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Ukraine conflict: Will Switzerland impose sanctions on Russia?

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Ukraine conflict: Will Switzerland impose sanctions on Russia?
Russian leader Vladimir Putin and former President Guy Parmelin. DENIS BALIBOUSE / POOL / AFP

The conflict on the Russian-Ukrainian border continues to escalate. How will Switzerland respond?


Russia’s recognition of the ‘independence’ of two rebel-held Ukrainian regions and continued threats of invasion have led to a range of diplomatic repercussions. 

Germany has already paused the controversial Nord Stream 2 gas pipeline, while the European Union, the United States and the United Kingdom have announced wide ranging sanctions to bring Russia into line. 

Switzerland, which is not a member of the European Union or NATO but maintains close ties with both, has been heavily critical of Russia’s actions, saying they are a "a blatant violation of international law, territorial integrity and sovereignty of Ukraine."

“Switzerland does not recognise the independence of these areas (Donetsk and Luhansk). They remain part of Ukrainian territory," Swiss State Secretary Livia Leu told the media on Tuesday. 

Switzerland however indicated on Tuesday that any possible sanctions would be exercised in conjunction with the EU rather than unilaterally.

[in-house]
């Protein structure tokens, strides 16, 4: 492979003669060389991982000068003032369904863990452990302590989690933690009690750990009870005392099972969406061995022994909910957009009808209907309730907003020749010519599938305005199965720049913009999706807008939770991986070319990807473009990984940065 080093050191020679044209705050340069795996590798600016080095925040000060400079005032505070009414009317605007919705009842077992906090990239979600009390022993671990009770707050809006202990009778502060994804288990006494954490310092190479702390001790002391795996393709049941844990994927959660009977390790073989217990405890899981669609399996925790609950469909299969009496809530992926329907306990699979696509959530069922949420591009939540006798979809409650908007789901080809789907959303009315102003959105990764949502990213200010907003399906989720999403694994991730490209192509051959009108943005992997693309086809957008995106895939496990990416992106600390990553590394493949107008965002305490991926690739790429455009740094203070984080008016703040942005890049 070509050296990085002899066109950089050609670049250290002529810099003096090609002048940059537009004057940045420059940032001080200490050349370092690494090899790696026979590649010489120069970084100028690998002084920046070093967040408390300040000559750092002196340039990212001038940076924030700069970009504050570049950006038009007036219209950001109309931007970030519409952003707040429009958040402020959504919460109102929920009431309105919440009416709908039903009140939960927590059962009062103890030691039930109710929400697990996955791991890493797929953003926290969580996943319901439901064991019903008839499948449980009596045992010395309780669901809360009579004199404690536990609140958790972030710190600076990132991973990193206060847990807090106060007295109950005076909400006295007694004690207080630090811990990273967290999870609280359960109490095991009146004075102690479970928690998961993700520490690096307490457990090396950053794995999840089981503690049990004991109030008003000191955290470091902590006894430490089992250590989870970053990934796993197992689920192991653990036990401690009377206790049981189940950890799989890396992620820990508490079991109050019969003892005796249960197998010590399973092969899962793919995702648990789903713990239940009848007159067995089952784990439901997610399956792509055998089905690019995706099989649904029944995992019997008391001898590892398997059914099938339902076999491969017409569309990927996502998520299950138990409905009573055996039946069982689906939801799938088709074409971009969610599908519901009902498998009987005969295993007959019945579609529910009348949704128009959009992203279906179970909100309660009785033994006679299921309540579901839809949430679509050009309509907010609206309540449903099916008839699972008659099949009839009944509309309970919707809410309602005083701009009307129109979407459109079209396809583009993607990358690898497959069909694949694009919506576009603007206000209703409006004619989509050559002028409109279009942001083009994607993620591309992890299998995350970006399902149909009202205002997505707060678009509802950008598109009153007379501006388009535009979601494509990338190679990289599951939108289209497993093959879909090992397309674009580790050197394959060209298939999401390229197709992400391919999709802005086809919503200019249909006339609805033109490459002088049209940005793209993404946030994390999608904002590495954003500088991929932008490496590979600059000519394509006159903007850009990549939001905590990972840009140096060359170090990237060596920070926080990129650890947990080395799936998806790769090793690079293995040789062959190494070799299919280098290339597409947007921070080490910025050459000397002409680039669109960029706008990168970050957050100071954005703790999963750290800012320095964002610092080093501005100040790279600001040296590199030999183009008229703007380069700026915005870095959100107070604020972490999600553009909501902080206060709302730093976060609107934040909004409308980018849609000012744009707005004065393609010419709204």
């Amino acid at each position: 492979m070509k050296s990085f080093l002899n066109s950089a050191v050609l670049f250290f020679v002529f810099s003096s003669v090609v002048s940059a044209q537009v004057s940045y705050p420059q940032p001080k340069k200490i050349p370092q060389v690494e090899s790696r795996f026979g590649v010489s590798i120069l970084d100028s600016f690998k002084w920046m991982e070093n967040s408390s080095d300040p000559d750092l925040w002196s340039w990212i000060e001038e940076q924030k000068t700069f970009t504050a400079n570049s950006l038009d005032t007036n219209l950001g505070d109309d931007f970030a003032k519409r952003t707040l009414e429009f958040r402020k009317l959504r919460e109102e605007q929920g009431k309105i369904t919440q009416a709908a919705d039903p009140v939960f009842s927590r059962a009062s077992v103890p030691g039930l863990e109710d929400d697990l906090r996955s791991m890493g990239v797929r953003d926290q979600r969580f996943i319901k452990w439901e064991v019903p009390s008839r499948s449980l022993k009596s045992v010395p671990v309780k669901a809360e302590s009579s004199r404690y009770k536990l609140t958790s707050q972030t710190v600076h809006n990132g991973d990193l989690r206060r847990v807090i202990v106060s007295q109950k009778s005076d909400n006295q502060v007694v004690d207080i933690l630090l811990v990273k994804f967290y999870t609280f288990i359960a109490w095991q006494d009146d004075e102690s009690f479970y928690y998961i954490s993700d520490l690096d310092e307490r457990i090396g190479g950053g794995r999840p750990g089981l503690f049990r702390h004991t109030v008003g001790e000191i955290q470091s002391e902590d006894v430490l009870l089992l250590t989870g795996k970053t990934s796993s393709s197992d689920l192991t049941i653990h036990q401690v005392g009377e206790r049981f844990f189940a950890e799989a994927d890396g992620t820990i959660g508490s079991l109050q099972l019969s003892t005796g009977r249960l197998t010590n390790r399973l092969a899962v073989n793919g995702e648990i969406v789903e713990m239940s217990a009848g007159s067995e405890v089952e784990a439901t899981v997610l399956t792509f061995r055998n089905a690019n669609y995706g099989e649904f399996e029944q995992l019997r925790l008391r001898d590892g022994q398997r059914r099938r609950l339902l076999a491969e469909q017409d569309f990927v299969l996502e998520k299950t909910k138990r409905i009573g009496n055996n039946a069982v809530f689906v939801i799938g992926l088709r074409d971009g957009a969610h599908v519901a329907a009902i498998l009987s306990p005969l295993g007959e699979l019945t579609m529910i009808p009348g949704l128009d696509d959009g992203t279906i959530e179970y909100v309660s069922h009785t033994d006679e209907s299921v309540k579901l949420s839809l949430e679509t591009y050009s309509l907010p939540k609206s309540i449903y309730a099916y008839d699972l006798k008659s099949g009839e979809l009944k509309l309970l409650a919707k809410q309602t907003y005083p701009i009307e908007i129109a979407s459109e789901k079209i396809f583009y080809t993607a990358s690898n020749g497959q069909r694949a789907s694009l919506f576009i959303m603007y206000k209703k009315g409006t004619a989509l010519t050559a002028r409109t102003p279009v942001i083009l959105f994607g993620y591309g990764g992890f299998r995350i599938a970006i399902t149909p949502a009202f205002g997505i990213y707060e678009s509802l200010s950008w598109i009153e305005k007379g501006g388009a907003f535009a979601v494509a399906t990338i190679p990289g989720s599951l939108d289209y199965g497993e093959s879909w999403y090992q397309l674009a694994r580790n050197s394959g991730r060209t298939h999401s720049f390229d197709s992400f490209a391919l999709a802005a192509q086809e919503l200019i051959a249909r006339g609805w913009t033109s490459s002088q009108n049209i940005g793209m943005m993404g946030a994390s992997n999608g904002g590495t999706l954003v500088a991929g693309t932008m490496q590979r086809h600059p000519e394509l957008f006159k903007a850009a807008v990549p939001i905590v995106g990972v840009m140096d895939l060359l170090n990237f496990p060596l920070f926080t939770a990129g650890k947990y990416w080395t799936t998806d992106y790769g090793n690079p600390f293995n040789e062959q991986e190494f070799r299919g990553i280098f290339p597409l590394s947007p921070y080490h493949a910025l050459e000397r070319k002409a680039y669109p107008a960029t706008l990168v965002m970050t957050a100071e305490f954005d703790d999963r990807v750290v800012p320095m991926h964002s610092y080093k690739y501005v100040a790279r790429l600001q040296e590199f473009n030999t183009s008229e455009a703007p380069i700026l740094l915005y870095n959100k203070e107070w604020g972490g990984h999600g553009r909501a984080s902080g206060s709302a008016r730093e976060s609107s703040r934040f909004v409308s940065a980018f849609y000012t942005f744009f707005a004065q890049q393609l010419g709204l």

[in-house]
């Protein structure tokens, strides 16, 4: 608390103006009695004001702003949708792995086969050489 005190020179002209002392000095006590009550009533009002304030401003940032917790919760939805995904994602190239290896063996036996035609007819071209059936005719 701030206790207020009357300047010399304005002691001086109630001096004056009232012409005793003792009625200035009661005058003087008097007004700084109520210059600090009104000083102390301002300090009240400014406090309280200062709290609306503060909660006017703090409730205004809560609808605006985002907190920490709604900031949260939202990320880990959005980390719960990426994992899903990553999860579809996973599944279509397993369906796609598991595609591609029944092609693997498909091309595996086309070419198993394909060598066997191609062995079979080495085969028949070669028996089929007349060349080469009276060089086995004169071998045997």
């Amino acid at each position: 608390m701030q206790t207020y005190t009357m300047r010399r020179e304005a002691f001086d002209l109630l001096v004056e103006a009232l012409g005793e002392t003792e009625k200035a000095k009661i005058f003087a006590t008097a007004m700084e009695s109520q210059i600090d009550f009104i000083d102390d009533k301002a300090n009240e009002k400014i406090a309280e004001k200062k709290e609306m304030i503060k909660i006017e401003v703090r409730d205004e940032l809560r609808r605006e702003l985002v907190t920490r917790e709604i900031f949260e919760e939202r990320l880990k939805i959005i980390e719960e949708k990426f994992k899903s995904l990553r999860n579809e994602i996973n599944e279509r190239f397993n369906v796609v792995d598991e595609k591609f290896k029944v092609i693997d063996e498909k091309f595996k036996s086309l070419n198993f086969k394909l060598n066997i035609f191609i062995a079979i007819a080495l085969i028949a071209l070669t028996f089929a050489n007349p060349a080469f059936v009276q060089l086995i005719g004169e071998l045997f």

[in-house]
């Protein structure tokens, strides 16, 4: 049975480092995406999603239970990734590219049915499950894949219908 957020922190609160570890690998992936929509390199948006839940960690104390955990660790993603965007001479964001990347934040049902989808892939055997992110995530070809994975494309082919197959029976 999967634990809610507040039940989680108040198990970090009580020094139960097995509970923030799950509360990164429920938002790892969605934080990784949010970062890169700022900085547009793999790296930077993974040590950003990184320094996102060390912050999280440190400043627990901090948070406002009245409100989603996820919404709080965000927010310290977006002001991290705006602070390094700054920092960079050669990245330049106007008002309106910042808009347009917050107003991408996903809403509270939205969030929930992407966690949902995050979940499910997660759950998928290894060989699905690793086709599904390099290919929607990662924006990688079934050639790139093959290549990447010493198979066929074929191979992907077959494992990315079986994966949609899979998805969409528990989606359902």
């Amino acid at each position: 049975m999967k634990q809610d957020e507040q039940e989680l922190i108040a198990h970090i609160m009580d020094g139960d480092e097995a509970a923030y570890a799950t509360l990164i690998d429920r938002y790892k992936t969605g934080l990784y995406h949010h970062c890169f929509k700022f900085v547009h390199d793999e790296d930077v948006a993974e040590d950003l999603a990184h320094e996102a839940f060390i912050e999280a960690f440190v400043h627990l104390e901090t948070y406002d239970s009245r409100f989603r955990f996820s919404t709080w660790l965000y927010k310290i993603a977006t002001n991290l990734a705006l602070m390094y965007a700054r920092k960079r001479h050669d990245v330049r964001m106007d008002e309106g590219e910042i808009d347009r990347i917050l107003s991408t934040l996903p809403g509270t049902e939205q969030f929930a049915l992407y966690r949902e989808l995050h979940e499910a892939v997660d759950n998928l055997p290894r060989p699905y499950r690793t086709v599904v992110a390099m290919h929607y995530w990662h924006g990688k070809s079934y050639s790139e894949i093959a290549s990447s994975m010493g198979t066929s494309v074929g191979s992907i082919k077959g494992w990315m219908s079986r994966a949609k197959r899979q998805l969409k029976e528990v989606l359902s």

‘Unilateral sanctions would not make much sense’

At a press conference on Tuesday afternoon, authorities said Switzerland would act in conjunction with the international community. 

“Unilateral sanctions would not make much sense for a small player like Switzerland,” said Leu on Tuesday. 

“Security in Europe affects us all. An armed conflict could mean refugees, but also disruptions to the economy.”

Leu said Switzerland would not automatically adopt EU sanctions but would make a decision when the nature of the sanctions became clearer. 


The Federal Council is set to make a decision on Wednesday regarding whether or not to adopt the measures proposed by the EU. 

“The EU and the US have said clearly that sanctions would be applied as soon as there was a military intervention. From when this applies is a question of political assessment.”

Leu reaffirmed that while it “had strong respect” for sanctions proposed by the US and the UK, "Switzerland is fundamentally concerned with the decisions of the EU."


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andrewworley048 2022/02/23 09:47
While Russia has breached the Minsk Agreement since 2014 the Donbass region of Donetsk and Lugansk have been threatened by Ukrainian forces, clearly Russia felt there was no other way to cease the fighting there without committing troops to the region. Now Ukraine will be less willing to strike at the Russian speaking separatists.

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